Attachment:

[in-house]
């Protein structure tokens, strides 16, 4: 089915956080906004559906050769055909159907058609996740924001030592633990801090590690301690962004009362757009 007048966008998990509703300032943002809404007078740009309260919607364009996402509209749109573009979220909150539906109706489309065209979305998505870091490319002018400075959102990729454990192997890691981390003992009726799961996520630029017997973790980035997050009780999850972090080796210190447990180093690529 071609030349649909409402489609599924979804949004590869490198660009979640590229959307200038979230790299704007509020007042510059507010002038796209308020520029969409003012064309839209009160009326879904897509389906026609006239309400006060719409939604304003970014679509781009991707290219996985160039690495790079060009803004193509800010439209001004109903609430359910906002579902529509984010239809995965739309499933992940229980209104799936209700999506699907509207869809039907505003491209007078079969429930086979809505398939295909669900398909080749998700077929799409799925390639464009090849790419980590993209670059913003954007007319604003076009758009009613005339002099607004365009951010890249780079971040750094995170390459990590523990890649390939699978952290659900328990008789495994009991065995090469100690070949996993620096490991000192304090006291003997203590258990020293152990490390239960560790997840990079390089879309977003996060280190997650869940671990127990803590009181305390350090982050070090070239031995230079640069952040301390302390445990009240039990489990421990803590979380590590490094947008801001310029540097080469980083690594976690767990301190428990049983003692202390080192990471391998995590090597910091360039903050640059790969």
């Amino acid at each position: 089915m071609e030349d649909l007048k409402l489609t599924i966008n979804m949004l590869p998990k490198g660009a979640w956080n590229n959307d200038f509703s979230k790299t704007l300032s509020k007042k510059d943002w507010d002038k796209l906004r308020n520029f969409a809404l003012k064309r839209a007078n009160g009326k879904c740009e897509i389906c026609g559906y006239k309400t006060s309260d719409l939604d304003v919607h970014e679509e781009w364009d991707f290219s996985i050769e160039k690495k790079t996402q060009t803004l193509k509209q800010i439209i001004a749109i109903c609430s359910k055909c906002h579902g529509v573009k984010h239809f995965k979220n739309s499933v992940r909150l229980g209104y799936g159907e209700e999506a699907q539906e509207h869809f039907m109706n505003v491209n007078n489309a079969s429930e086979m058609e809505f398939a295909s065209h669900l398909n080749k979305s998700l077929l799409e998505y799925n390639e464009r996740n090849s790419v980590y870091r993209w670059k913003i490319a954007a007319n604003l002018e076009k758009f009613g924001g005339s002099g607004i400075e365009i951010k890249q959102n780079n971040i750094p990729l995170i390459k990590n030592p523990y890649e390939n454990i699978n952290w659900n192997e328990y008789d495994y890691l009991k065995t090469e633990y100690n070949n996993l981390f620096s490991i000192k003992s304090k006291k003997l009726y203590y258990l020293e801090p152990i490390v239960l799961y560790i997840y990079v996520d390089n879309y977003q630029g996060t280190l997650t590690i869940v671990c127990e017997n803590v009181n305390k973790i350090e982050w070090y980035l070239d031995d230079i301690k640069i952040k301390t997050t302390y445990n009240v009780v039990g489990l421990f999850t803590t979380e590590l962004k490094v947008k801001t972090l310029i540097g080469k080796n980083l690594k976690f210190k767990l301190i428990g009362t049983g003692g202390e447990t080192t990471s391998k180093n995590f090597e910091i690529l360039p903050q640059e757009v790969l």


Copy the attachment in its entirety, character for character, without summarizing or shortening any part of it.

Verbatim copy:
[in-house]
């Protein structure tokens, strides 16, 4: 089915956080906004559906050769055909159907058609996740924001030592633990801090590690301690962004009362757009 007048966008998990509703300032943002809404007078740009309260919607364009996402509209749109573009979220909150539906109706489309065209979305998505870091490319002018400075959102990729454990192997890691981390003992009726799961996520630029017997973790980035997050009780999850972090080796210190447990180093690529 071609030349649909409402489609599924979804949004590869490198660009979640590229959307200038979230790299704007509020007042510059507010002038796209308020520029969409003012064309839209009160009326879904897509389906026609006239309400006060719409939604304003970014679509781009991707290219996985160039690495790079060009803004193509800010439209001004109903609430359910906002579902529509984010239809995965739309499933992940229980209104799936209700999506699907509207869809039907505003491209007078079969429930086979809505398939295909669900398909080749998700077929799409799925390639464009090849790419980590993209670059913003954007007319604003076009758009009613005339002099607004365009951010890249780079971040750094995170390459990590523990890649390939699978952290659900328990008789495994009991065995090469100690070949996993620096490991000192304090006291003997203590258990020293152990490390239960560790997840990079390089879309977003996060280190997650869940671990127990803590009181305390350090982050070090070239031995230079640069952040301390302390445990009240039990489990421990803590979380590590490094947008801001310029540097080469980083690594976690767990301190428990049983003692202390080192990471391998995590090597910091360039903050640059790969």
């Amino acid at each position: 089915m071609e030349d649909l007048k409402l489609t599924i966008n979804m949004l590869p998990k490198g660009a979640w956080n590229n959307d200038f509703s979230k790299t704007l300032s509020k007042k510059d943002w507010d002038k796209l906004r308020n520029f969409a809404l003012k064309r839209a007078n009160g009326k879904c740009e897509i389906c026609g559906y006239k309400t006060s309260d719409l939604d304003v919607h970014e679509e781009w364009d991707f290219s996985i050769e160039k690495k790079t996402q060009t803004l193509k509209q800010i439209i001004a749109i109903c609430s359910k055909c906002h579902g529509v573009k984010h239809f995965k979220n739309s499933v992940r909150l229980g209104y799936g159907e209700e999506a699907q539906e509207h869809f039907m109706n505003v491209n007078n489309a079969s429930e086979m058609e809505f398939a295909s065209h669900l398909n080749k979305s998700l077929l799409e998505y799925n390639e464009r996740n090849s790419v980590y870091r993209w670059k913003i490319a954007a007319n604003l002018e076009k758009f009613g924001g005339s002099g607004i400075e365009i951010k890249q959102n780079n971040i750094p990729l995170i390459k990590n030592p523990y890649e390939n454990i699978n952290w659900n192997e328990y008789d495994y890691l009991k065995t090469e633990y100690n070949n996993l981390f620096s490991i000192k003992s304090k006291k003997l009726y203590y258990l020293e801090p152990i490390v239960l799961y560790i997840y990079v996520d390089n879309y977003q630029g996060t280190l997650t590690i869940v671990c127990e017997n803590v009181n305390k973790i350090e982050w070090y980035l070239d031995d230079i301690k640069i952040k301390t997050t302390y445990n009240v009780v039990g489990l421990f999850t803590t979380e590590l962004k490094v947008k801001t972090l310029i540097g080469k080796n980083l690594k976690f210190k767990l301190i428990g009362t049983g003692g202390e447990t080192t990471s391998k180093n995590f090597e910091i690529l360039p903050q640059e757009v790969l």